Some of those moments have come out of the blue. I began working in a theoretical neuroscience lab because a professor recommended me. I had no background in machine learning at that point. We were researching the use of artificial intelligence to analyze real-time lie detection in videos for the CIA. Later, I used that same tech to help autistic kids read facial expressions and to help refugees find lost family members from facial recognition in grainy pictures. Being able to have such an impact was huge for me.

Have you walked away from anything huge because it didn’t align with your purpose?

Yeah — I declined Uber’s offer to be their Chief Scientist. Taking this position meant becoming ridiculously wealthy and powerful, but my purpose isn’t self-driving cars or making Travis Kalanick ridiculously rich. I walked away because my purpose is just to help people.

Amazon had a better pitch. At the time, they were about to reach 100,000 employees and wanted me to figure out how to motivate such a large workforce. It was quite the opportunity — helping 100,000 people at once! I live for this so I offered to do it for free, but they never got back to me.

Given LGBT Pride Month happened recently, and the political news around transgender discrimination, we wanted to hear the story of your transition.

I worried about transitioning for a very long time, especially since I was working at my first job at a small company in Texas. In any other life, it could’ve gone horribly. Surprisingly, my boss and coworkers were so accepting. They didn’t treat me any differently afterwards. Sure, they tripped up here and there with the name and pronouns, and some asked odd questions that were only out of genuine curiosity. But overall, their support made the process that much easier. That was a key step to becoming happy.

What I said earlier about dying and being reborn again? This was one of those moments. It was complete chance that I came out on my birthday. It’s a literal birthday with double meaning.

Gender transition isn’t just about gender. It’s about making yourself a better person.

Gender has been a big part of not just your identity, but also of your work on diversity in the workplace. Your article, The Tax on Being Different, is a groundbreaking, data-focused look into discrimination in hiring practices.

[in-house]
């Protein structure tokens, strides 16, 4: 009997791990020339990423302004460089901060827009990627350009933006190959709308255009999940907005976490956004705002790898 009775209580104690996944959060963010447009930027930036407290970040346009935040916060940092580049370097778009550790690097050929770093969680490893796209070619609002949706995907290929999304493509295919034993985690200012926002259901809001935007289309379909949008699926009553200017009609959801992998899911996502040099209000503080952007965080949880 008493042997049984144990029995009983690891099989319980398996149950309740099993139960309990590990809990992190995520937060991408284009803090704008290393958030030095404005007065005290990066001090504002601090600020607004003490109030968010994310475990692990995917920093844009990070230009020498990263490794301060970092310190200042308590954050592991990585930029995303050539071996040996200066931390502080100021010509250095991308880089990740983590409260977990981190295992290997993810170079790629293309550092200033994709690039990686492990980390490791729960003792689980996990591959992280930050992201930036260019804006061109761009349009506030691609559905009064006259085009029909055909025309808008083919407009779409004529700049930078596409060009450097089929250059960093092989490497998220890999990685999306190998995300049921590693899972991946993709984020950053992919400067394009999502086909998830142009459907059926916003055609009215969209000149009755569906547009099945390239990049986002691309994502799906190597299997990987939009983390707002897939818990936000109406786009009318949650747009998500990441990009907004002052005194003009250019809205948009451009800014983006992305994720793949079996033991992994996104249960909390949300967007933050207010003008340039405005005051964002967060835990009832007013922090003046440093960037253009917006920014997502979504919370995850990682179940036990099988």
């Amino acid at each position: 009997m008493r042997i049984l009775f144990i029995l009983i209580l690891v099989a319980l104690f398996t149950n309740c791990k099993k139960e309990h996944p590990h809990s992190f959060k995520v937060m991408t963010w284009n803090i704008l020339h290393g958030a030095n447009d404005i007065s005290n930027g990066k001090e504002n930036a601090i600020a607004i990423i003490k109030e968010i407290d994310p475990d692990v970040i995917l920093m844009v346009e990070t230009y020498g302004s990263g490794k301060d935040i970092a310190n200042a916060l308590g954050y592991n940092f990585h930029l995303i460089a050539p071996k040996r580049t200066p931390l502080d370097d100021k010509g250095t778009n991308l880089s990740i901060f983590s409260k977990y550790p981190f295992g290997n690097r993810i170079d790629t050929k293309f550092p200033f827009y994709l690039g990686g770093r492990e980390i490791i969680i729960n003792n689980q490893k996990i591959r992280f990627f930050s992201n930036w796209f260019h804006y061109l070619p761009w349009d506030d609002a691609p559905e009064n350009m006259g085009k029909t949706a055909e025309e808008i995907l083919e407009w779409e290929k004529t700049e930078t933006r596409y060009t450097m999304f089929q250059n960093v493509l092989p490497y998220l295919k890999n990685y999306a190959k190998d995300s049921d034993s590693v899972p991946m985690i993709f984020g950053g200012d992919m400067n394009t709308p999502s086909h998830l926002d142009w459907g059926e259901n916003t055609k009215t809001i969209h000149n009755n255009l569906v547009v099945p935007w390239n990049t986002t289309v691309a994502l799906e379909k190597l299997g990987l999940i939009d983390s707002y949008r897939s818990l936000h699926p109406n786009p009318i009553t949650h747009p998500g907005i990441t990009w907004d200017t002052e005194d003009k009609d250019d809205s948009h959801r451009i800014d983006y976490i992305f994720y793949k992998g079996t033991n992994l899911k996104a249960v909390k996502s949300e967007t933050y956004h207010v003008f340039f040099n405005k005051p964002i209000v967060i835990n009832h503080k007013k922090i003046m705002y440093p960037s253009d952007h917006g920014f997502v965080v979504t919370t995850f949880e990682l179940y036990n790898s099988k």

I’ve always been interested in this. It was something I wanted to solve as Chief Scientist at Gild, a startup that was trying to change the hiring and promotion process through software that ranks candidates by measurable skills and hides any information that may bias the recruiter. For most employment decisions, everything amounts to an “annual 360” in which the manager is the only one in charge of making recommendations for promotion or hire. All of this is terrible. Women and people of color are being systematically undervalued.

My research shows that women tend to do more untracked and uncompensated work than men, but only get recognition for 50 percent of what men get recognition for.

Why would women ever want to enter the workforce then? If I’m building a human resources system, I’m building one in which I’m tracking all of your emails, Slack conversations, and movements in the building. If she meets with someone outside of her team and I see that this other team is more productive, she’s having twice the impact on this company than what her direct manager might see from just formal data, like a survey.

(Editor's note: For more information, see Vivienne's video on The Anatomy of a Hire.)

Data analytics is in everything now. What’s the best way to get students interested?

Start off by looking at data that’s already there. So many people are trying to predict data now but we can learn so much by observing natural things around us. Humans behave naturally, but tests, models, and surveys are in no way natural.

When people think of data, they think you just need people to fill out survey forms. In truth, simple things like tracking the trajectory of your cursor across the survey form on a computer screen and seeing how it shifts towards alternate boxes is informative. By tracking the cursor, you are measuring the person’s behavior and personality — latent things that otherwise can be inaccessible.

(Editor’s note: At Penn, MKTG351, taught by Michael Platt, teaches neuroscience marketing. Students in this class are able to use Wharton's "secret" eye-tracking lab.)


Disclaimers: The views presented here are solely those of the interviewee. They do not represent Socos, Uber, or any of the other individuals or institutions named above.

Header photo courtesy of Business Journal.

Laura Gao

Aspiring designer, entrepreneur, writer and everything in between.